Updated from 12:10 p.m. EDT
Less than two months after telling investors its earnings were on target to meet year-end forecasts,
, the nation's largest chemical company, said Thursday that its 2000 earnings would be less than Wall Street anticipated due to higher-than-expected energy and raw materials costs.
Investors reacted negatively to the news as shares of DuPont finished Thursday regular trading down $5.19, or 11%, at $41.81.
The company said it would earn between $2.85 and $2.95 a share in 2000, compared with the consensus analyst estimate of $3.01 a share, according to
First Call/Thomson Financial
. Wilmington, Del.-based DuPont earned $2.58 a share last year.
The announcement follows a July
statement in which the company said it would meet targets. In its quarterly earnings statement released July 26, Charles Holliday, DuPont's chairman and chief executive, said: "We are well-positioned to meet raw material cost and currency challenges and remain optimistic that we will achieve the 17% to 20% EPS growth target we set for the company earlier this year."
In Thursday's statement the company modified that view: "Since then, raw materials prices have sharply increased, with oil and U.S. natural gas increasing by more than 20% and 30%, respectively." A weakening euro has also impacted its sales abroad.
The news caught analysts slightly off guard.
"We were a little surprised that they would end up making this announcement," said Alex Hittle, an analyst at
A.G. Edwards & Sons
, especially in the wake of the "vehemence" with which the company said in July it would meet earnings estimates.
"It was triggered by higher oil prices, but certainly those pressures were present then and have been for the year," Hittle said. Hittle has a maintain rating on DuPont, and his firm has no underwriting relationship with the chemical giant.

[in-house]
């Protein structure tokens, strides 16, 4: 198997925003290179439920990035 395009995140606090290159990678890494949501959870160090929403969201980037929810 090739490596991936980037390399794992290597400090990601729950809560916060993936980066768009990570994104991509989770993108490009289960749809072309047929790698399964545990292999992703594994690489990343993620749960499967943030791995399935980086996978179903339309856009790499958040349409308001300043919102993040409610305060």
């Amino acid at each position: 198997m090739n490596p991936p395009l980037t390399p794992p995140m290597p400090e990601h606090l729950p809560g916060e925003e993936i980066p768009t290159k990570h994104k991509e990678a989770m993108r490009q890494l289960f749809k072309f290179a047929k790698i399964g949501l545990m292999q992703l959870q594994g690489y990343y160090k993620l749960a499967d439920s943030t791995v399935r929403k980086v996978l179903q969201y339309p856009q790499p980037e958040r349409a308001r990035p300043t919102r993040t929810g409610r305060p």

In its statement, DuPont trumpeted the fact that it will still top last year's earnings by 10% to 14%. However, that doesn't tell the full story.
For the current fiscal year, the company altered its accounting practices to include gains from its pension assets, a change that will had roughly 18 cents to its 2000 EPS figure, according to Hittle. Factor this out, and the company's operating side will grow between 3% and 7% in 2000.
"Analysts, of course, like to see earnings growth driven by the operating side," he said.
Another analyst is maintaining his strong buy rating. Frank Mitsch, who covers DuPont for
, lowered his third-quarter earnings per share to 50 cents from 60 cents, and expects the company's year-end EPS to come in at $2.90 compared with $3.05 he had been expecting. He also lowered his full year 2001 forecast to $3.50 from $3.60. "While clearly disappointed in the negative macroeconomic trend, we view today's announcement as the right step to enhancing management's credibility with investors," wrote Mitsch, in a report released Thursday morning. H&Q has not acted as an underwriter for DuPont.
In an analyst conference call, company officials said they expect at least 10% earnings growth in 2001, according to Hittle. "That is the floor for them," he said.
For the full year, the rise in raw material prices and the declining euro are expected to cost the company $1 billion, DuPont said.
The news from DuPont also weighed on rival
shares, which finished Thursday regular trading down $1.75, or 6%, at $25.69.